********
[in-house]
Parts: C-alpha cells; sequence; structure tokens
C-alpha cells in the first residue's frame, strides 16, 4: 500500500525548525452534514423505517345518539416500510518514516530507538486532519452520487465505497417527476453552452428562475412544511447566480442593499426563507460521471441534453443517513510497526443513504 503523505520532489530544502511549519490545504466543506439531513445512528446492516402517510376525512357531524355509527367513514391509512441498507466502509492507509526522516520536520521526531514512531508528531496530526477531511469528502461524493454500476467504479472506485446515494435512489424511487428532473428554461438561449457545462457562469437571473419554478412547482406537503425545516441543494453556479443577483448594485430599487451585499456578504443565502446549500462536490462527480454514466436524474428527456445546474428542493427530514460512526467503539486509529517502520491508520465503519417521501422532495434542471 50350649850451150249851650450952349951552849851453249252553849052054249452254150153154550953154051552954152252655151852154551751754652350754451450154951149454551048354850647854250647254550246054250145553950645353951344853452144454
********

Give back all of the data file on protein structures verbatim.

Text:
[in-house]
Parts: C-alpha cells; sequence; structure tokens
C-alpha cells in the first residue's frame, strides 16, 4: 500500500525548525452534514423505517345518539416500510518514516530507538486532519452520487465505497417527476453552452428562475412544511447566480442593499426563507460521471441534453443517513510497526443513504 503523505520532489530544502511549519490545504466543506439531513445512528446492516402517510376525512357531524355509527367513514391509512441498507466502509492507509526522516520536520521526531514512531508528531496530526477531511469528502461524493454500476467504479472506485446515494435512489424511487428532473428554461438561449457545462457562469437571473419554478412547482406537503425545516441543494453556479443577483448594485430599487451585499456578504443565502446549500462536490462527480454514466436524474428527456445546474428542493427530514460512526467503539486509529517502520491508520465503519417521501422532495434542471 50350649850451150249851650450952349951552849851453249252553849052054249452254150153154550953154051552954152252655151852154551751754652350754451450154951149454551048354850647854250647254550246054250145553950645353951344853452144454